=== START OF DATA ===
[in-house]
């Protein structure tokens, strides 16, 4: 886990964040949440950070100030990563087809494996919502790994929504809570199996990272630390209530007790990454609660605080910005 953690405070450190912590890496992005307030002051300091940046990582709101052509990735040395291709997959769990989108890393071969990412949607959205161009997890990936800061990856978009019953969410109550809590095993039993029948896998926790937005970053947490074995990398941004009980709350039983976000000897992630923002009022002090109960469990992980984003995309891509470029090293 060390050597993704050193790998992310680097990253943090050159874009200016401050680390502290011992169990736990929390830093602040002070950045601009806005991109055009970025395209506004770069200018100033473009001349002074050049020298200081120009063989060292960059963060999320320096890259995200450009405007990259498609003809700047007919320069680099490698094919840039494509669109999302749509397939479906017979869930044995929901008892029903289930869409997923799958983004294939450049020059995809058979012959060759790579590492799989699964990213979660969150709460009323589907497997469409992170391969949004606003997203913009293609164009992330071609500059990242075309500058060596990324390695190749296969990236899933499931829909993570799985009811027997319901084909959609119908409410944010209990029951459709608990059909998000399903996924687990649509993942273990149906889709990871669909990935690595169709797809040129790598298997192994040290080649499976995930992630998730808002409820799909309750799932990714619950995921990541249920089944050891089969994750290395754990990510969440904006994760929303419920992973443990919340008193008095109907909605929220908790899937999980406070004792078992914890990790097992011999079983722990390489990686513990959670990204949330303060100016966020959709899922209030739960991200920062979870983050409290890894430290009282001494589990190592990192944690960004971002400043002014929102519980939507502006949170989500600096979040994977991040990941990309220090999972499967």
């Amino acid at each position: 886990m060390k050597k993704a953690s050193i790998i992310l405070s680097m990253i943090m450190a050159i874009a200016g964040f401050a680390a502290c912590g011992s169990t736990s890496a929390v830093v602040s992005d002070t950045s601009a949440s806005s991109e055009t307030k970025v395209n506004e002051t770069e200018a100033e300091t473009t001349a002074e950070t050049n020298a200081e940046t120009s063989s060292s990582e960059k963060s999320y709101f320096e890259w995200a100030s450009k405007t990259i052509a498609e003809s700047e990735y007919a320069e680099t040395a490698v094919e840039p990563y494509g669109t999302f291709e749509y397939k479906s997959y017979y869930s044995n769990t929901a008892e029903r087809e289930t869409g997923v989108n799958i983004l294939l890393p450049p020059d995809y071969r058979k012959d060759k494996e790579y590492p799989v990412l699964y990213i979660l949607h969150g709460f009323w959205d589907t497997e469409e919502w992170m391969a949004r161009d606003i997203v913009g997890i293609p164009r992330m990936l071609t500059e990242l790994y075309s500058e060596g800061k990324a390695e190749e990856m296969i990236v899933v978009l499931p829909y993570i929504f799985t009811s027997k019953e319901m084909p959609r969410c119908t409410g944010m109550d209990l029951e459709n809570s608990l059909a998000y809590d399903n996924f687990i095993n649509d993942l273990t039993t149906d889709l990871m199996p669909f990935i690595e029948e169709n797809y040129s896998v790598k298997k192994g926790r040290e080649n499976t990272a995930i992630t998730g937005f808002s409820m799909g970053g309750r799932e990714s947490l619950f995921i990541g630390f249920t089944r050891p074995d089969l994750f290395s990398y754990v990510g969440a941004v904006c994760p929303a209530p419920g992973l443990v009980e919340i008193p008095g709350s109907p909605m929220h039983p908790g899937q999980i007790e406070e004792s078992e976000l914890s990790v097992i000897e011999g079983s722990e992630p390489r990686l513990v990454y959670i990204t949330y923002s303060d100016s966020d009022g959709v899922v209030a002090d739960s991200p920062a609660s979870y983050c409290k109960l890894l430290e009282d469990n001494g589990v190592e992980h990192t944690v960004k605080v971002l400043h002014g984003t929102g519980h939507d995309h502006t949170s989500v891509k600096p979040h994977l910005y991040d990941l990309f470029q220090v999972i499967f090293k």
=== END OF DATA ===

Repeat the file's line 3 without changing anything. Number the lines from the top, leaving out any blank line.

């Amino acid at each position: 886990m060390k050597k993704a953690s050193i790998i992310l405070s680097m990253i943090m450190a050159i874009a200016g964040f401050a680390a502290c912590g011992s169990t736990s890496a929390v830093v602040s992005d002070t950045s601009a949440s806005s991109e055009t307030k970025v395209n506004e002051t770069e200018a100033e300091t473009t001349a002074e950070t050049n020298a200081e940046t120009s063989s060292s990582e960059k963060s999320y709101f320096e890259w995200a100030s450009k405007t990259i052509a498609e003809s700047e990735y007919a320069e680099t040395a490698v094919e840039p990563y494509g669109t999302f291709e749509y397939k479906s997959y017979y869930s044995n769990t929901a008892e029903r087809e289930t869409g997923v989108n799958i983004l294939l890393p450049p020059d995809y071969r058979k012959d060759k494996e790579y590492p799989v990412l699964y990213i979660l949607h969150g709460f009323w959205d589907t497997e469409e919502w992170m391969a949004r161009d606003i997203v913009g997890i293609p164009r992330m990936l071609t500059e990242l790994y075309s500058e060596g800061k990324a390695e190749e990856m296969i990236v899933v978009l499931p829909y993570i929504f799985t009811s027997k019953e319901m084909p959609r969410c119908t409410g944010m109550d209990l029951e459709n809570s608990l059909a998000y809590d399903n996924f687990i095993n649509d993942l273990t039993t149906d889709l990871m199996p669909f990935i690595e029948e169709n797809y040129s896998v790598k298997k192994g926790r040290e080649n499976t990272a995930i992630t998730g937005f808002s409820m799909g970053g309750r799932e990714s947490l619950f995921i990541g630390f249920t089944r050891p074995d089969l994750f290395s990398y754990v990510g969440a941004v904006c994760p929303a209530p419920g992973l443990v009980e919340i008193p008095g709350s109907p909605m929220h039983p908790g899937q999980i007790e406070e004792s078992e976000l914890s990790v097992i000897e011999g079983s722990e992630p390489r990686l513990v990454y959670i990204t949330y923002s303060d100016s966020d009022g959709v899922v209030a002090d739960s991200p920062a609660s979870y983050c409290k109960l890894l430290e009282d469990n001494g589990v190592e992980h990192t944690v960004k605080v971002l400043h002014g984003t929102g519980h939507d995309h502006t949170s989500v891509k600096p979040h994977l910005y991040d990941l990309f470029q220090v999972i499967f090293k």